correction

A previous version of this story, relying on information from a police official, said Massachusetts law bans people from driving on the interstate with loaded or unloaded firearms. The state generally bans unlicensed gun owners from driving on the interstate with firearms that are not secured in a case.

Police in Massachusetts arrested 11 people Saturday after an hours-long standoff with a group of heavily armed men near Interstate 95, sparking stay-at-home orders for nearby residents and a highway shutdown during the holiday weekend.

According to the Wakefield Police Department, several men carrying rifles and handguns took off into the woods after refusing to comply with orders after an officer pulled over to talk to the men, whose vehicles were in the interstate’s breakdown lane around 1:30 a.m. The men claimed to belong to a group that “does not recognize our laws,” police said.

“No threats were made, but these men should be considered armed and dangerous,” the department said in a statement at the time.

The incident concluded about nine hours later with authorities saying all those involved had been apprehended. The men are expected to appear in district court on a variety of firearms charges Tuesday morning. In the meantime, investigators are still trying to determine what, if any, motives the group might have had.

State Police Col. Christopher Mason said the men were not carrying gun licenses. Massachusetts law generally bans unlicensed people from driving on the interstate with firearms that are not secured in a case.

“You can imagine 11 armed individuals standing with long guns slung on an interstate highway at 2 in the morning certainly raises concerns,” he said. “I understand that they have a different perspective on that. I appreciate that perspective. I disagree with that perspective.”

Mason said the men were wearing camouflage jackets, bulletproof vests and body cameras. They carried long rifles, pistols or a combination, he said. Members of the group told police they were traveling from Rhode Island to Maine for “training.”

“The self-professed leader wants it very much known that their ideology is not anti-government,” Mason said.

According to the Middlesex District Attorney’s Office, the suspects have been charged with unlawful possession of firearms and ammunition, among other crimes. Two men are refusing to identify themselves and a third is an unnamed 17-year-old minor. The identified suspects are: Jamhal Tavon Sanders Latimer, 29; Robert Rodriguez, 21; Wilfredo Hernandez, 23; Alban el Curraugh, 27; Aaron Lamont Johnson, 29; Quinn Cumberlander, 40; Lamar Dow, 34; and Conrad Pierre, 29.

The men appear to be adherents of the “Moorish Sovereign Citizens,” according to Mark Pitcavage, senior research fellow at the Anti-Defamation League’s Center on Extremism. Adherents assert based on conspiracy theories that they are part of a sovereign nation and are thus not subject to U.S. law. The ADL and the Southern Poverty Law Center have identified the Sovereign Citizens as an extremist movement.

Self-identified adherents have been involved in numerous instances of violence in recent decades that have often targeted government officials and police. In some other instances, they have engaged in gun violence with police after routine traffic stops.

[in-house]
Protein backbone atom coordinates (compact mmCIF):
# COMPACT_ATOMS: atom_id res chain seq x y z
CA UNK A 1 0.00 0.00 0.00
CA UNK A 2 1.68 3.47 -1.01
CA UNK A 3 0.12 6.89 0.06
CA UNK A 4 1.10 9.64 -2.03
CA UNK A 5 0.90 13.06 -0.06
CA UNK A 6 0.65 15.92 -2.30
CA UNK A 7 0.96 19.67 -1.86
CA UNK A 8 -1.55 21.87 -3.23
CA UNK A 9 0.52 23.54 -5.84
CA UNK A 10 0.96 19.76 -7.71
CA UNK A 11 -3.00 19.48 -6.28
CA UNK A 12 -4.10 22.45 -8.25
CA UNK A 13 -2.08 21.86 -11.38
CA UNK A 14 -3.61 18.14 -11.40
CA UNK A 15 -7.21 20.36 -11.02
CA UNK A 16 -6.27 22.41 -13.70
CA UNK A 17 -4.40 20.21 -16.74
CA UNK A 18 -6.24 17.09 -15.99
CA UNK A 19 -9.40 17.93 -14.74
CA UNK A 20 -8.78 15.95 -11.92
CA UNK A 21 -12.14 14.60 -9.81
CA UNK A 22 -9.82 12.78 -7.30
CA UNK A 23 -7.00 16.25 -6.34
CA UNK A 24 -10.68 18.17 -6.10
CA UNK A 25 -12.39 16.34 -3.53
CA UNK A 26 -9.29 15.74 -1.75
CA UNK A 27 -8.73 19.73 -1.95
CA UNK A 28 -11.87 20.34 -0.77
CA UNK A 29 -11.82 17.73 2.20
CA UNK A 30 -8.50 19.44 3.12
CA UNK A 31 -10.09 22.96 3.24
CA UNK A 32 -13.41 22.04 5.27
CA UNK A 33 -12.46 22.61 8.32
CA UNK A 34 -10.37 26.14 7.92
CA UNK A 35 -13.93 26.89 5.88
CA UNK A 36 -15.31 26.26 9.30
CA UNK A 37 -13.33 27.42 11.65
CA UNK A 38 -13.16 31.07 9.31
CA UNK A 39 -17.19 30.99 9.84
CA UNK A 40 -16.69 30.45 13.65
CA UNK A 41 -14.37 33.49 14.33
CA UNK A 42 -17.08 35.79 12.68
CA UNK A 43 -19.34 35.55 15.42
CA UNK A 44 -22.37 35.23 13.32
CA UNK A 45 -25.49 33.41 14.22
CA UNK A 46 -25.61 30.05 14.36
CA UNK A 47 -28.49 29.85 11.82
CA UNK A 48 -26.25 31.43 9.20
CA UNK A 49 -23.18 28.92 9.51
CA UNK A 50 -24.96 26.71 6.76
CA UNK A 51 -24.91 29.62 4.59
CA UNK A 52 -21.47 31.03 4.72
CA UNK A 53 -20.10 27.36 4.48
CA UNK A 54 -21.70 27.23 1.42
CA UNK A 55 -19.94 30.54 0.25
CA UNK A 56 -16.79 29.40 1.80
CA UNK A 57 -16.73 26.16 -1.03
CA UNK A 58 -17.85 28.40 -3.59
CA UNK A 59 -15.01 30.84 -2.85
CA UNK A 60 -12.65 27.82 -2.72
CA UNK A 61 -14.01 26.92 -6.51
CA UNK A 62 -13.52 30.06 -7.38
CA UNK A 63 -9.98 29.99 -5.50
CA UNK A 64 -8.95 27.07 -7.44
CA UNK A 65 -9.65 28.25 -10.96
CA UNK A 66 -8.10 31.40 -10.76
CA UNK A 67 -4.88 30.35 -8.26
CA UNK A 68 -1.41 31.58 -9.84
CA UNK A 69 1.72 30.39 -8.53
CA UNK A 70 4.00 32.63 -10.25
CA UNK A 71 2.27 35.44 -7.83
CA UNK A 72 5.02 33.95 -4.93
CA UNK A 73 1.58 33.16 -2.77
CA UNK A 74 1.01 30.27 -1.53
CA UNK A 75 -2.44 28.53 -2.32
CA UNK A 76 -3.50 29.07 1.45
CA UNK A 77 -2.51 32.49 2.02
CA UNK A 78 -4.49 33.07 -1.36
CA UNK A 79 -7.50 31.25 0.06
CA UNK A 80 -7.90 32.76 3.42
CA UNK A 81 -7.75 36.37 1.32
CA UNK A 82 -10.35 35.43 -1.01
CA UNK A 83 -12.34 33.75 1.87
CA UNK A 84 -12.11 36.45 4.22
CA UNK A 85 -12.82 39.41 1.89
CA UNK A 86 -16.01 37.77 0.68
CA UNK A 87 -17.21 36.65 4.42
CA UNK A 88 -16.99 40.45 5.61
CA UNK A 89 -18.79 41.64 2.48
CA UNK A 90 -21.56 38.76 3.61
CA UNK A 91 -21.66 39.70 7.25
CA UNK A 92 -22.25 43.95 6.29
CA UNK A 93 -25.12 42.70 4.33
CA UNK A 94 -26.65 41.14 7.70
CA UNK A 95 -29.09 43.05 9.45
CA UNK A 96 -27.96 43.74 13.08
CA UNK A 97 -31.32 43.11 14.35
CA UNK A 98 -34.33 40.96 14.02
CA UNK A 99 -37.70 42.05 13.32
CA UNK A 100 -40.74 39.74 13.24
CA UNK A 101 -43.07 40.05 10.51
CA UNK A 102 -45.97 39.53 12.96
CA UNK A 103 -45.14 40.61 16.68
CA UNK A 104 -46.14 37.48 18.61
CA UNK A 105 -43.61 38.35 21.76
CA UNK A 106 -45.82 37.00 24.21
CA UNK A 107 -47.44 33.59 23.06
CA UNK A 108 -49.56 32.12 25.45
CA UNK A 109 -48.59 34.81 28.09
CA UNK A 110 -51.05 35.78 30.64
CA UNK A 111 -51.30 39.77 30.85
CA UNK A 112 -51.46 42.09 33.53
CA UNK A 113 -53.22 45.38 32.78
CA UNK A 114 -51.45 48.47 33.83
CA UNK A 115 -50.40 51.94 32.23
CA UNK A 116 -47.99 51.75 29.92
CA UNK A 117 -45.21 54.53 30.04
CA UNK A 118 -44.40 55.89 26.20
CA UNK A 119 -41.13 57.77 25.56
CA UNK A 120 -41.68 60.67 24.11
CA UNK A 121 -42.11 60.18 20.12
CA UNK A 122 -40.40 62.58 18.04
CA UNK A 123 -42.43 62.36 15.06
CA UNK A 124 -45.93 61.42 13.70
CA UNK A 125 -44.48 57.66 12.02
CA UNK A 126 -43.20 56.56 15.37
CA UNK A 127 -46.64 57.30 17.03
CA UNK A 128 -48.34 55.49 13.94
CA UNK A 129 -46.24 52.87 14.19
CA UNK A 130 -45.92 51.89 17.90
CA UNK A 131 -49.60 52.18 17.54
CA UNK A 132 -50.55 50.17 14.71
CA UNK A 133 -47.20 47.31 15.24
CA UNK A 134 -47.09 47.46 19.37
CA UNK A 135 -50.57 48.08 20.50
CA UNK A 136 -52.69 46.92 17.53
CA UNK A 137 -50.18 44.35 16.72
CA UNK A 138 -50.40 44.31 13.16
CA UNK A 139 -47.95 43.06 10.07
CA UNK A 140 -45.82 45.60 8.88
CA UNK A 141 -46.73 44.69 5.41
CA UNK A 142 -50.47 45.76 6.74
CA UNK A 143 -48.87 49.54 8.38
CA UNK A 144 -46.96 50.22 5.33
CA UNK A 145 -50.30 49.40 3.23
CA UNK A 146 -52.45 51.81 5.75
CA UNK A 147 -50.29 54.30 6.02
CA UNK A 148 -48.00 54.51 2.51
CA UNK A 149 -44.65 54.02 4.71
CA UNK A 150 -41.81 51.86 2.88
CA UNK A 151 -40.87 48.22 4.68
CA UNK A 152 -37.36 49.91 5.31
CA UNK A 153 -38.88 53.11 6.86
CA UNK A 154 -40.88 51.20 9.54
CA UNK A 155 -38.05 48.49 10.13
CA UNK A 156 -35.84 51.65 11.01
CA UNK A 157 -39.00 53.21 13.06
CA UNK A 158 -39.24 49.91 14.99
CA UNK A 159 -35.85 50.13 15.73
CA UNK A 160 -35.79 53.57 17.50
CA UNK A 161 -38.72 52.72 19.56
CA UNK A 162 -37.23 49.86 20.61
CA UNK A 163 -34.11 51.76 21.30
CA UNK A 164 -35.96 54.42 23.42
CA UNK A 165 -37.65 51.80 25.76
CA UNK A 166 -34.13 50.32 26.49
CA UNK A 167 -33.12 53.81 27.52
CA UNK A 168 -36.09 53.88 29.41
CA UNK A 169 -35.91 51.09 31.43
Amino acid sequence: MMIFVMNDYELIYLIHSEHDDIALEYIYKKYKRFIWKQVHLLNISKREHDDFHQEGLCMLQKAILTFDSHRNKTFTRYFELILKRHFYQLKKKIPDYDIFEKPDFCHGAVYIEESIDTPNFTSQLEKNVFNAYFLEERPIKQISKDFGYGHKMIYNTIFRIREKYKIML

When confronted near a Walmart in Orange County, Fla., in 2017, one adherent, Markeith D. Loyd, shot an Orlando police officer and then ran over a county sheriff’s deputy, according to a Southern Poverty Law Center report.

In January of last year, Markese D. Lampley, who identified himself as “Mileage Galor Bey,” claimed to be a sovereign citizen after his arrest on charges that he shot and killed a restaurant manager in Edinboro, Pa., according to an ADL report. In court, Lampley asserted that authorities had no jurisdiction over him.

Pitcavage said there have been other instances in which adherents have shot at police after routine traffic stops.

“It was very fortunate that no one got hurt today,” he said. He said he was surprised by reports that the group arrested Saturday was en route to Maine for training, as the movement has not usually been associated with paramilitary activity.

A video posted to social media Saturday morning showed a man broadcasting from I-95 near Wakefield, clad in what appeared to be tactical gear.

“We are not anti-government. We are not anti-police, we are not sovereign citizens, we’re not Black identity extremists,” said the man, who did not give his name but said he was from a group called Rise of the Moors. “As specified multiple times to the police that we are abiding by the peaceful journey laws of the United States federal courts.”

The man said the group was on the side of the road early that morning when police approached.

“We were afraid, so we got out with our arms,” the man said. He referred to the group as a “militia” in a separate video, saying they intended to travel peacefully to Maine.

Mason said state police negotiators talked to the group, “but there comes a time and a place where we have to demonstrate that we are serious.” Law enforcement used armored vehicles to tighten the perimeter and convey that message, he said.

“It had its desired effect, and they were compliant very quickly,” he said.

The shelter-in-place order, issued during the standoff for affected areas of Wakefield and nearby Reading, has since been lifted.

Part of I-95 in the Wakefield area was shut for several hours, leading to major traffic delays at the start of the holiday weekend. By late Saturday morning, the interstate had reopened, though some police activity remained in the area.

Officers are awaiting warrants to search the vehicles, Mason said, and an undisclosed number of firearms have been seized.

“Their actions have had a significant impact on the motoring public — particularly given that this is a holiday weekend,” he said.